The import-competing sectors could suffer some pain, but the government has the means to address this issue by another mechanism, discussed below.

A change in the minimum wage will be much more effective in restoring balance to the Australian economy than can be achieved by cutting interest rates since that is likely to have other and unmanageable consequences.

Mabo Day

Most Australians recognize the importance of Australia Day. It recognizes the beginning of European settlement in this nation; most Australians are Europeans. On the other hand, Mabo Day could be an equally important day in Australia’s calendar. It would be a day to remember when the original inhabitants of this land began to get legal title to the land upon which they are still living. It can be a day when Aborigines, Torres Strait Islands and the European and other immigrant peoples remember and celebrate the original inhabitants of this land. Scott Morrison, don’t you think it deserves to be recognized?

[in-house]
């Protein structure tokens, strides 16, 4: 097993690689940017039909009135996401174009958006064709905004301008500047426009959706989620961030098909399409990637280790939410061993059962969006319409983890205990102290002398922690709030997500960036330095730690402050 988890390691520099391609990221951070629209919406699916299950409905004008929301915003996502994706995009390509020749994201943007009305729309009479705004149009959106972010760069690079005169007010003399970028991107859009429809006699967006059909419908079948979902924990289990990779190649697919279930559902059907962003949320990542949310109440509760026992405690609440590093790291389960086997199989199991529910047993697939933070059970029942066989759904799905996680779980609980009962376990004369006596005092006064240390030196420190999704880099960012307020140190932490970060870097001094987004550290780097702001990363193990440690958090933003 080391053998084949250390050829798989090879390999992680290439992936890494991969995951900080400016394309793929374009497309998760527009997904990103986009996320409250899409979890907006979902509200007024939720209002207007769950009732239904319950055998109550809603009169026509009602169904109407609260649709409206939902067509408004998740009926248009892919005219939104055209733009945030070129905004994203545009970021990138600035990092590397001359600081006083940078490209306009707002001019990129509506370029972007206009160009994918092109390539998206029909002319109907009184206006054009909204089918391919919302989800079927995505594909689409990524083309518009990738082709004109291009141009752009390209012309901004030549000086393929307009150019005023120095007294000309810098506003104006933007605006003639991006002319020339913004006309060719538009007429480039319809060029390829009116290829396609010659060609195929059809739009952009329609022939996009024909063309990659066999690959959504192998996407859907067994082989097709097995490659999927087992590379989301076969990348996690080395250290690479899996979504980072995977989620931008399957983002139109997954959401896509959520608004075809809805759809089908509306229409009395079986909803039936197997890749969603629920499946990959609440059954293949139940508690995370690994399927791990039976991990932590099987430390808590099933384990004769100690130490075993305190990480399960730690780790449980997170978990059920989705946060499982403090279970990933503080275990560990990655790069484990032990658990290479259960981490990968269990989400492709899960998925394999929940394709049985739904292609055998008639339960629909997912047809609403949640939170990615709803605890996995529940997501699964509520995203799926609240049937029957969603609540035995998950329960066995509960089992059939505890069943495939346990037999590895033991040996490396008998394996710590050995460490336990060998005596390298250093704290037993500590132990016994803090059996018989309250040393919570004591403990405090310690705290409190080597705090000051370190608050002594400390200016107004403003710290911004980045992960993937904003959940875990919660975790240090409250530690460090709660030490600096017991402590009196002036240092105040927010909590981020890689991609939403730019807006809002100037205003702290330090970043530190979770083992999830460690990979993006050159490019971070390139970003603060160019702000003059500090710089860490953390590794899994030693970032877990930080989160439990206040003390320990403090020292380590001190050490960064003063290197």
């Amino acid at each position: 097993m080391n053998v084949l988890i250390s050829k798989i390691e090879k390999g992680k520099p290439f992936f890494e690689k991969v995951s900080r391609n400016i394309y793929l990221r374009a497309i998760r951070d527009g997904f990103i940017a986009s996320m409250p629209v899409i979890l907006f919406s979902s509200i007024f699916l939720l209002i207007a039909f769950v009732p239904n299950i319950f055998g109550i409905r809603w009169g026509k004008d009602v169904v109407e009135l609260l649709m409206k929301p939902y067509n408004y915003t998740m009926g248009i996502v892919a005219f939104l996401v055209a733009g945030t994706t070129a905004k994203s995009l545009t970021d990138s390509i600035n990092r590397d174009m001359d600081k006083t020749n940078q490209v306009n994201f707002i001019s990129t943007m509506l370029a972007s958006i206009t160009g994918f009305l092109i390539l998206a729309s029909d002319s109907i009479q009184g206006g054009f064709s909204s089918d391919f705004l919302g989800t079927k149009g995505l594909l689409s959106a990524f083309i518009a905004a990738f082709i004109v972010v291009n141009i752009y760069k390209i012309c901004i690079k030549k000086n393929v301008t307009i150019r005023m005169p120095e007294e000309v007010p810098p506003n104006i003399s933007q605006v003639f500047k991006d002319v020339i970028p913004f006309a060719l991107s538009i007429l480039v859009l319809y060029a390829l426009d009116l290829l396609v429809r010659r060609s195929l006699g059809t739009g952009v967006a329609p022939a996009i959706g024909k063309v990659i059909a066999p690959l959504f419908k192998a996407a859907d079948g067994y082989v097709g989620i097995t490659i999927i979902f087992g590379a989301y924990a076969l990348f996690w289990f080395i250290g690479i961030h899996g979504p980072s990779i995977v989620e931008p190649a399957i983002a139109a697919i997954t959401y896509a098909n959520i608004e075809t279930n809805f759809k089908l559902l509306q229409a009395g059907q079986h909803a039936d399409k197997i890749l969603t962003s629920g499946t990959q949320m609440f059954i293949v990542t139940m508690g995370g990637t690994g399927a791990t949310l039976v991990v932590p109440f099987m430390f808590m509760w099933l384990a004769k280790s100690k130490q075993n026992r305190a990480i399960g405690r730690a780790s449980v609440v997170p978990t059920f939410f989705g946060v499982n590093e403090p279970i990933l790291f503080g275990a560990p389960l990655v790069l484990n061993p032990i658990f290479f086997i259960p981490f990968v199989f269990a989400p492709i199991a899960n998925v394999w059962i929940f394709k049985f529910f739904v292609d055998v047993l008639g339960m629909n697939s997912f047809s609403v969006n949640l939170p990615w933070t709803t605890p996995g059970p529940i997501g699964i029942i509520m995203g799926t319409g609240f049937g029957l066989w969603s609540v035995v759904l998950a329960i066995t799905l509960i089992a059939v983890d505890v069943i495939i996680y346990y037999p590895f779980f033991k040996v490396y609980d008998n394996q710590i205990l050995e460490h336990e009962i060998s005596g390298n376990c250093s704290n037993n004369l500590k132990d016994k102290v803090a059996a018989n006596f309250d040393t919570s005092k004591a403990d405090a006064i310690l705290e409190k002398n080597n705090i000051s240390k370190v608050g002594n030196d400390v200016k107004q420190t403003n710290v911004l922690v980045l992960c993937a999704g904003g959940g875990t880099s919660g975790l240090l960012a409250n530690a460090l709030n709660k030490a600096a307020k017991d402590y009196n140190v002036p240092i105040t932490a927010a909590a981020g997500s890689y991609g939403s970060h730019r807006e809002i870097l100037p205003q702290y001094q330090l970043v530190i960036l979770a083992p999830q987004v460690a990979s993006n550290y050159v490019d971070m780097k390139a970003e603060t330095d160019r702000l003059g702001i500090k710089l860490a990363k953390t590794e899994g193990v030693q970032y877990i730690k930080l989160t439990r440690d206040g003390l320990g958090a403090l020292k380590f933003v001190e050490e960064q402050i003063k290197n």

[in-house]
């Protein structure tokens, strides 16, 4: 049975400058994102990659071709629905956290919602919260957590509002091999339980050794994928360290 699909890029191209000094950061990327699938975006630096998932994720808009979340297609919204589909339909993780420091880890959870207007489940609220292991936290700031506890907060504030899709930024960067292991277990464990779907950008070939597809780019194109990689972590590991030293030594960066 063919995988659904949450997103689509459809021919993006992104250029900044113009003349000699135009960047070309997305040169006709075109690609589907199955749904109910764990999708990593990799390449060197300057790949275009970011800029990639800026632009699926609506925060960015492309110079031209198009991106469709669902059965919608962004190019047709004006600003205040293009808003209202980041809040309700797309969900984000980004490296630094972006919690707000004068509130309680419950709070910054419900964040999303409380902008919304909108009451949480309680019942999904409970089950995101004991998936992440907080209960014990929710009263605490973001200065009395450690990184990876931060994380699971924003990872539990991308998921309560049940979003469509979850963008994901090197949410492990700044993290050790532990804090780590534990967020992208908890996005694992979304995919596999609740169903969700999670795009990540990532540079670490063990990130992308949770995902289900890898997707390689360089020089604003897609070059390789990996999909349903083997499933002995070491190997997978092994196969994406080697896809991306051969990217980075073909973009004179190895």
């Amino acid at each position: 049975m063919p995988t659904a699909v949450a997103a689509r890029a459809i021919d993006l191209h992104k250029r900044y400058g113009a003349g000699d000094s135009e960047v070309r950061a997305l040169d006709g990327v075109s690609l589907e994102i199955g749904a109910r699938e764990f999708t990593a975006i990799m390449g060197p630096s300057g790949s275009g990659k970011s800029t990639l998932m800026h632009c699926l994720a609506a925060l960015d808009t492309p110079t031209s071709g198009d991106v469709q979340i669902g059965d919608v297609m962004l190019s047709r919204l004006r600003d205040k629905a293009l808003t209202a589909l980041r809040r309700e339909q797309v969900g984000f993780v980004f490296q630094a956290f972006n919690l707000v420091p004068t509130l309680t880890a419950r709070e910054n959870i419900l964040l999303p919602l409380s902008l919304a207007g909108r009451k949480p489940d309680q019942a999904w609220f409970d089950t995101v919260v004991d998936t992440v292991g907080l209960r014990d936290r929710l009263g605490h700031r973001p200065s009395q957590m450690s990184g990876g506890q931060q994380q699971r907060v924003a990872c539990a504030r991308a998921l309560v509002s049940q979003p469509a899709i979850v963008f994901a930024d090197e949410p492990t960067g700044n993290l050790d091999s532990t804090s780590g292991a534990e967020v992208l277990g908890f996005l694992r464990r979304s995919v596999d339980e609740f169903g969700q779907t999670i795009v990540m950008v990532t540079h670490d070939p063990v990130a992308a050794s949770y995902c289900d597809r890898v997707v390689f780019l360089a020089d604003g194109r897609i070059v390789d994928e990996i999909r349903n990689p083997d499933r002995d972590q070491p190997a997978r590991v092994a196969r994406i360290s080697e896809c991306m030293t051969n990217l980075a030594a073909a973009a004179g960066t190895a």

In Paris, Australia made a voluntary commitment to cut greenhouse Gases by 26% to 28% by 2025 from 2005 levels.

Since Australia only emits 1.3% of the world’s greenhouse gases, it is not possible for Australia’s action to have any measurable impact on global warming. Therefore, it is appropriate for Australia to be a follower, not a leader in this matter, especially since its commitments to COP21 follow that requirement. Certainly we can do more, provided it can be done without seriously damaging our own economy and without destroying the jobs and incomes of ordinary Australians. This is the lesson of the recent election, which was claimed to be a “referendum” on this subject. The nation’s action on climate change should bring the nation together, not divide it, as the ALP and the Greens wanted to do. On this point, Scott Morrison was clearly correct.